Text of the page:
Riding the all-women wave
For anyone looking for a little girl power and a lot of fun, this weekend’s Roxy Chicken Jam may provide the answer.
The all-female, slope-style snowboarding competition will be held Friday, Dec. 16 through Sunday, Dec. 18 at the Park City Mountain Resort and welcomes some of the best female riders in the world.
In its second year, the event kicks off the women’s snowboarding season and, for many female riders, is becoming the event that sets the tone for the season. Roxy riders and Park City All-Stars Erin Comstock and Jessica Dalpiaz are both looking forward to the event as an opportunity to spend time with friends and see what is new for the season.
It’s also a chance to continue to tap into a sport and market that continues to grow. I think an all-women contest is really important," pro snowboarder Erin Comstock said. She says that females riders are an inspiration for young girls and older women alike.
"We’re making sure that girls have someone to look up to," Comstock said
Comstock said that last year’s inaugural contest garnered a lot more coverage than anyone expected.
"I think people are really impressed by where women are going," Comstock said. "I think people have put women on the back burner. They don’t realize we can really snowboard."
Comstock says that women are constantly performing bigger and better maneuvers and using venues like the Jam and snowboarding movies to show how talented they are. Comstock says that fans at the Chicken Jam will likely see tricks like 540s, 720s, front and backside nines and 270 degree spins onto the rails.
"Last year was very important and showed a lot of people and there will be even more this year," Comstock said.
Dalpiaz says that in the last year, the level of women’s riding has taken a big jump.
"There’s been a real influx of talent and everyone’s having to push it. It’s a reaction of supply and demand. It’s pushed the level of riding so far," Dalpiaz said.
Part of the draw stems from the fact that Jam was one the first large-scale events that put women in the spotlight, focusing on their talents and abilities, and leaving men, except those in the audience as supporters, entirely out the equation.
"It’s a different outlook on things," Comstock said. "I always like to see women succeed." Dalpiaz, a Utah native, agrees.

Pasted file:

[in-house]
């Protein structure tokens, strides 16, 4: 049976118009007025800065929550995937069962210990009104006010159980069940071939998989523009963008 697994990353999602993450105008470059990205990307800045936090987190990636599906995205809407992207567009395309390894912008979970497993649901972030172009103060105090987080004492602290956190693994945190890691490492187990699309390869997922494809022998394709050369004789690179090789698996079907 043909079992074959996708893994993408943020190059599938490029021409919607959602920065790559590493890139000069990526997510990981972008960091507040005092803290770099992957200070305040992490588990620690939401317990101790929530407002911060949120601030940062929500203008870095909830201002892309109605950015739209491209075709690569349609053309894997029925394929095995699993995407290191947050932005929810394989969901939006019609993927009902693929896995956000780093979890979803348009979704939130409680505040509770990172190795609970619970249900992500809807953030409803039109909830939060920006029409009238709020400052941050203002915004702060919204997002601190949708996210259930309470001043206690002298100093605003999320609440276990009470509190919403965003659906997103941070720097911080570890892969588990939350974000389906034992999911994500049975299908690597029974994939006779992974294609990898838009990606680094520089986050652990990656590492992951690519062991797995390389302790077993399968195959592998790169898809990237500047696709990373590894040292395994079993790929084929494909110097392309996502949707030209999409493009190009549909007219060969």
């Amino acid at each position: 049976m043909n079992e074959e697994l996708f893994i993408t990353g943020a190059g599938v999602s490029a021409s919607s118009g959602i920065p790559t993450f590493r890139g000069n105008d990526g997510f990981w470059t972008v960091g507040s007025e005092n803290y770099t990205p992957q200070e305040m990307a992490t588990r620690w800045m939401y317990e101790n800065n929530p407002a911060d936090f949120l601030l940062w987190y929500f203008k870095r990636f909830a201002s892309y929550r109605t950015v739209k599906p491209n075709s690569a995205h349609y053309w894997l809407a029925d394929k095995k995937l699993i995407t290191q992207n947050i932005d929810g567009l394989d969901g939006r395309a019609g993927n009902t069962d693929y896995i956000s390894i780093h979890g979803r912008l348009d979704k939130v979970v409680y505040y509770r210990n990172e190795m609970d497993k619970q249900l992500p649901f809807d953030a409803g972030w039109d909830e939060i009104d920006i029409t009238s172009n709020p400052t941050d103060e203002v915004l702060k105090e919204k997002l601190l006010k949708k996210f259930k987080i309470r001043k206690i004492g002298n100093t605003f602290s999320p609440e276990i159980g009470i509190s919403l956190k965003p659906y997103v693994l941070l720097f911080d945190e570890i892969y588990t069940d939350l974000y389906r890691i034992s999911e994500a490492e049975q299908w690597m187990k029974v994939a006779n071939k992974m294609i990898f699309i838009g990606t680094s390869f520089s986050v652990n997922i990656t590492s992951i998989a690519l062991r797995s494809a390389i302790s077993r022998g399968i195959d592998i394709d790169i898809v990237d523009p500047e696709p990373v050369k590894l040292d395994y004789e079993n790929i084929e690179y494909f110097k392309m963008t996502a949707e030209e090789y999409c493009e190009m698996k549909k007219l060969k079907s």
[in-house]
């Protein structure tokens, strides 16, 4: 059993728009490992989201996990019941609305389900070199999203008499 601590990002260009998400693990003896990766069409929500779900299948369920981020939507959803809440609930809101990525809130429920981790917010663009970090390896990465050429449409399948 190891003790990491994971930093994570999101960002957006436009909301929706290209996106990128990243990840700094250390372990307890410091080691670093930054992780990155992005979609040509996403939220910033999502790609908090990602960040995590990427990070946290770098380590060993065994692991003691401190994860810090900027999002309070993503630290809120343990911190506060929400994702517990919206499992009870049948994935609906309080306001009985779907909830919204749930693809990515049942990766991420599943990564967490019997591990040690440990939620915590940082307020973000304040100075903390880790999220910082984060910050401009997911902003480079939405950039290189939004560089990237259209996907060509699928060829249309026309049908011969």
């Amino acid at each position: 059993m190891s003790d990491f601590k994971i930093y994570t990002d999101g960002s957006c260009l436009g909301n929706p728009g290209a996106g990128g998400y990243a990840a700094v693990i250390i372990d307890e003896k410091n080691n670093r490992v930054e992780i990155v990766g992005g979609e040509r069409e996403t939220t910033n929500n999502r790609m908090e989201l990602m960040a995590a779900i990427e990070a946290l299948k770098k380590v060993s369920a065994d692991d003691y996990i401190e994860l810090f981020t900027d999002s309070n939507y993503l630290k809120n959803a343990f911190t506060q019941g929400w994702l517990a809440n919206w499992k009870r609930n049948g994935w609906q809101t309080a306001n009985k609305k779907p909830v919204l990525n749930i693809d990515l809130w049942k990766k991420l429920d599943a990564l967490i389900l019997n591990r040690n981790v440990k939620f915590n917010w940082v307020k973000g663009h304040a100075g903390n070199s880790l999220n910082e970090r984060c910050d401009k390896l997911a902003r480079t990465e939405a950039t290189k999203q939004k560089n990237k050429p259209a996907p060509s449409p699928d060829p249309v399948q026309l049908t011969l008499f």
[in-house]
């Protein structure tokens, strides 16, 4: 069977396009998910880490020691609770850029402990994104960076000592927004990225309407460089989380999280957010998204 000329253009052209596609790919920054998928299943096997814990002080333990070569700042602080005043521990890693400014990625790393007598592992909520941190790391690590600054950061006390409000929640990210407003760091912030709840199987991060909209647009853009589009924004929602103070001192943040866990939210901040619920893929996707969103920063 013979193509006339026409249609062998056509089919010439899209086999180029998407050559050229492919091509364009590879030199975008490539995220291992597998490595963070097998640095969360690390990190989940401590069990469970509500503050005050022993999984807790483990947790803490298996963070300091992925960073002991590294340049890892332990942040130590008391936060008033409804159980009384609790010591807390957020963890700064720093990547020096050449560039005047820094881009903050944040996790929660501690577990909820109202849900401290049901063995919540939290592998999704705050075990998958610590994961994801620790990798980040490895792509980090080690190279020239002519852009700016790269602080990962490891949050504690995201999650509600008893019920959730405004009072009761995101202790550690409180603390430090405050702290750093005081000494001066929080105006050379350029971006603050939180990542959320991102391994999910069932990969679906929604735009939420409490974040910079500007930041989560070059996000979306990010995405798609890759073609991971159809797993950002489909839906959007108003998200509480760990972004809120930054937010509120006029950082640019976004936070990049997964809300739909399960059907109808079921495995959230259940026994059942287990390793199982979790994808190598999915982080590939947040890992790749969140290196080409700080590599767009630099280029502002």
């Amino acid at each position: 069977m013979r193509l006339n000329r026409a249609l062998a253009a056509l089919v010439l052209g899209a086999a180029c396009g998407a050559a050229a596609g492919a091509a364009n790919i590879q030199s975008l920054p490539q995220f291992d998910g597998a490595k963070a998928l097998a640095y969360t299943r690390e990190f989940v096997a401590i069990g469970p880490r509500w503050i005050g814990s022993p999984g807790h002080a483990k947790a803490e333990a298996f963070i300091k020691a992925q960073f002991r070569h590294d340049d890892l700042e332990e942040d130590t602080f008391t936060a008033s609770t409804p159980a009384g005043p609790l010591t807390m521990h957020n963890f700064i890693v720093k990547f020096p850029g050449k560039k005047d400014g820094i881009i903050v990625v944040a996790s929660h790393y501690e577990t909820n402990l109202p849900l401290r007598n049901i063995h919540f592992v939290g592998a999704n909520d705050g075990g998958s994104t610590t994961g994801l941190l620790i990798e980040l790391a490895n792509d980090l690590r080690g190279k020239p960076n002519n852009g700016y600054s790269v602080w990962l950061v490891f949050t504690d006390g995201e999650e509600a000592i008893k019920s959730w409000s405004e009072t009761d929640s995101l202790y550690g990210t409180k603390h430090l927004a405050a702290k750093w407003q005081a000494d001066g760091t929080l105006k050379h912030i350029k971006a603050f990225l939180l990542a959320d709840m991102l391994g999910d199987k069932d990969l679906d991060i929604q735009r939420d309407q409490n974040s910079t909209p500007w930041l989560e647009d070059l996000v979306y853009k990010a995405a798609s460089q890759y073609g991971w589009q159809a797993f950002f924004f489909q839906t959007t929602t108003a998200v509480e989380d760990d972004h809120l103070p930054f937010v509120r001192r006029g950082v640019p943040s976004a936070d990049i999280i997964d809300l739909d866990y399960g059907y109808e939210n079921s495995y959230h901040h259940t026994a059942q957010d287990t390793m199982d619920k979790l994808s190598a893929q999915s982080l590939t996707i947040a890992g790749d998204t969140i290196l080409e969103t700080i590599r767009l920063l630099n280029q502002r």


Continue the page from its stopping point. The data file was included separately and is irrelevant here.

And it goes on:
"The Chicken Jam is important, because the level of movement taking place in the industry and girls getting involved is on the rise," Dalpiaz said.
Traditionally, in dual gender snowboarding competitions, women’s competitions were held during the day, and the men competed at night. This meant that the men garnered all of the fans and television coverage. The emergence of the Roxy event has helped bring the growing female product to the winter masses.
"I think it’s the coverage women are getting in general, and how prevalent the women’s voice is getting," Dalpiaz said. Comstock says that competition was part of a growing shift in the industry to focus more on female riders and their attractiveness in the snowboarding market. "I think a lot of different areas of snowboarding are being pushed in different ways," Comstock said.
Comstock helps Roxy design an all-women’s line and gives a feminine touch to the edgy sport.
"With Roxy equipment, its fits a woman’s body and how she rides. It’s cute more feminine designs and more appealing to all women," Dalpiaz said.
"Women like to shop. They are going to see all of the Roxy," Comstock said. "Roxy lets us design the line. We’re able to grow a hard-core style but keep it in the style that Roxy wants. It allows us to mix fashion and snowboarding. We’ve seen females be happy that the sport is being pushed."
The actual competition is also a more feminine, fun product.
Dalpiaz explains that the Chicken Jam offers a family-friendly experience, with good-natured sports personalities and a relaxed atmosphere.
" I tend to think girls have more fun. Everyone on the hill is a big family and we’re out here meeting new people," Dalpiaz said. "We’re more fun and personable than the guys and we’re cuter and smell better."
Dalpiaz also thinks that fans are more inspired by female snowboarders. She says they may see a skill at a competition and feel if these women can master a difficult trick, then maybe they can too. Dalpaiz says that this year the competitors will have to be able to switch up their performance on the hill. "The young girls are gunning for the top spot," Dalpiaz said. Dalpiaz is returning from an injury last season and is ready to make her return and thank all of those of her supported her in the last year. She doesn’t plan on testing the limits of her recovery too much but is eager to see how high the bar will be set for skill and talent this season. Comstock shares her excitement.
"Women are taking off. It’s been a really good roller coaster I’ve been on," Comstock said. The Roxy Chicken Jam Presented by Boost Mobile will take place December 16-18 at the Park City Mountain Resort. For more details, log onto http://www.pcride.com/on_the_mountain/events_chicken_jam05.html.
Support Local Journalism
Support Local Journalism
Readers around Park City and Summit County make the Park Record's work possible. Your financial contribution supports our efforts to deliver quality, locally relevant journalism.
Now more than ever, your support is critical to help us keep our community informed about the evolving coronavirus pandemic and the impact it is having locally. Every contribution, however large or small, will make a difference.
Each donation will be used exclusively for the development and creation of increased news coverage.
Start a dialogue, stay on topic and be civil.
If you don't follow the rules, your comment may be deleted.
User Legend: Moderator Trusted User
The Snyderville Basin Planning Commission heard overwhelmingly negative feedback on a proposal to build a 27-building apartment complex near the Highland Estates neighborhood.